The Other Girl

Free The Other Girl by Pam Jenoff

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Authors: Pam Jenoff
about the medicine. We haven’t been able to get any new shipments of the laudanum and so we’ve had to dilute what we have left in order to make it last.”
    They had decreased Mama’s dosage, Helena reflected, and yet she was no more lucid—further proof that wherever her mind had gone with the illness, it wasn’t coming back. “Then perhaps another medicine,” she suggested. “Something that doesn’t make her so drowsy.”
    â€œI’ll ask.” But Wanda’s tone made clear that there were no other drugs to be had.
    â€œThe medicine supply,” Helena persisted, “is there truly nothing to be done?”
    Wanda’s forehead crinkled. “I’ve tried the other hospitals, even gone to the Mariacki Cathedral to see if any could be bought.”
    She was talking about the black market, Helena realized, caught off guard by the casual way in which the nurse mentioned procuring illegal goods, in a church no less. Helena considered the nurse: Wanda did not wear the yellow star of a Jew. Yet she had chosen to remain working here. Helena was touched by the nurse’s effort, risking her personal safety to help her patients. “Here.” Helena fished in her pocket for a coin. She could ill-afford to give away money now, but in addition to expressing her gratitude, it might buy Mama an extra moment’s care. She watched the conflict that washed over Wanda’s face, wanting to refuse the offering because taking care of Helena’s mother was her job.
    But no one could afford to be that proud in times like this. Wanda took the coin and shoved it into her pocket. “Dzi˛eki.” She shuffled past, continuing on her rounds.
    Helena settled into the chair beside the bed. Mama had suffered silently for months with what she presumed were just the normal aches and tugs of a body that had borne five children trying to pull itself back into place. But the pain grew worse and her appetite waned and by the time the village’s lone doctor came he could feel the lump in her belly, larger than an apple. She might have stayed at home until the end of her days, had fought for it. But then her mind started to slip, as though the cancer had spread there, or perhaps the fate she was going to face was simply too much to contemplate. One night they’d found her over the baby’s crib holding a pot of hot water and they knew the time had come for her to go.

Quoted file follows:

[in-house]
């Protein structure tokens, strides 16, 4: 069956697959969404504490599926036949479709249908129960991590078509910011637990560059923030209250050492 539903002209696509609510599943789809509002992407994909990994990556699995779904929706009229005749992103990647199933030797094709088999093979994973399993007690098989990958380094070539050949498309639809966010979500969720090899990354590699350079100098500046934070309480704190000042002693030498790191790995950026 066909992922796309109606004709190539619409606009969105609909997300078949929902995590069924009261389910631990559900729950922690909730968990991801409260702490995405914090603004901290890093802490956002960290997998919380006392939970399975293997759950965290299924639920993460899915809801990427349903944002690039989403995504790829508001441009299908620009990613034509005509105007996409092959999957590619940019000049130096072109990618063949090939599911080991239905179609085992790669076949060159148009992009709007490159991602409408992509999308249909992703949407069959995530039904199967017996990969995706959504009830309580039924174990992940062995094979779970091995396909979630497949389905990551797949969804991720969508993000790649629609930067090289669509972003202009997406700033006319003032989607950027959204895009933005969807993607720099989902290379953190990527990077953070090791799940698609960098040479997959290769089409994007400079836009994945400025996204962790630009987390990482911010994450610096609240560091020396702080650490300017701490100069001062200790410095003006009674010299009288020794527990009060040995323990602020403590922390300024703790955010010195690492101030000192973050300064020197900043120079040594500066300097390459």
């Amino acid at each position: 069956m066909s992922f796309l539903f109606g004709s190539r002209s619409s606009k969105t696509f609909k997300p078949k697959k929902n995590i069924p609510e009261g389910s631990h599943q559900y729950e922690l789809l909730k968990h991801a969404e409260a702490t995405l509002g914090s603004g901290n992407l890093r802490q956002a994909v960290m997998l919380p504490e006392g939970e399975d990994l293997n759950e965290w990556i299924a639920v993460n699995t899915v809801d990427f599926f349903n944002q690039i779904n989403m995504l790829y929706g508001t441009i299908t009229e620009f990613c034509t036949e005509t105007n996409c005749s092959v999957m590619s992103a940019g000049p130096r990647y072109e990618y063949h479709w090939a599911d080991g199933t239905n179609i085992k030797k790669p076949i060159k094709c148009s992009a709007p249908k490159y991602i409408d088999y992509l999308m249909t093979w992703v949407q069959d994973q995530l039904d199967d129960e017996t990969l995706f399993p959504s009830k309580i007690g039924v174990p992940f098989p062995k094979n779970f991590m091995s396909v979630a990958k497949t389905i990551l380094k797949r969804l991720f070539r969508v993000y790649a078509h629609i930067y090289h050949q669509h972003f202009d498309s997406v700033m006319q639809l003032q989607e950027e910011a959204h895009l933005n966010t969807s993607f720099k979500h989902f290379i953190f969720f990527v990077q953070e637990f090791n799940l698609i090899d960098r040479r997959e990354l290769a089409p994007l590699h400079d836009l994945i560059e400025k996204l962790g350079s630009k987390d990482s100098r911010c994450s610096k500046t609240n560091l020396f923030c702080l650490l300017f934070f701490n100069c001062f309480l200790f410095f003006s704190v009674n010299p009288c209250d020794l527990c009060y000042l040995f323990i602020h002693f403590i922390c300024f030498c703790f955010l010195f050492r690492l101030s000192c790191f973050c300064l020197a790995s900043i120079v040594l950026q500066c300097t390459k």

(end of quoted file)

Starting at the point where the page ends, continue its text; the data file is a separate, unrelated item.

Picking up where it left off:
Helena pulled out the bread wrapped in paper. She tore it into small pieces and held it out. “Look, Mama,” she offered, bringing the dry, flat bread close to her mother’s nose. “Ruth baked this for you yesterday.” Even Ruth’s best efforts could not come close to the bread Mama had once made, but it was hardly a fair comparison, given the lack of good flour these days.
    When Mama did not respond, Helena leaned forward and dipped the bread into the glass of tepid water that sat on the table beside the bed. Then she lifted her mother’s head and put a small piece in her mouth, willing her to eat it. But the bread lay between her slack lips. Finally, Helena removed it again, fearful that she would choke. A sour smell came from between her lips, the teeth Mama had maintained with such care beginning to rot. Helena stared at the remaining fistful of bread uncertainly. No one would take the time to feed it to her once Helena was gone; it would just be taken by one of the nurses or other patients. She tucked it back in her bag.
    Helena gazed out the window, grateful yet again that the ward in which her mother was located looked into the interior courtyard. From here, Mama could not see the military vehicles that rumbled by or the German soldiers in the streets. A different room would have made the pretense of normalcy impossible.
    â€œYou aren’t going to tell her about the war, are you?” Ruth had asked their father the first time he prepared to set out for the city

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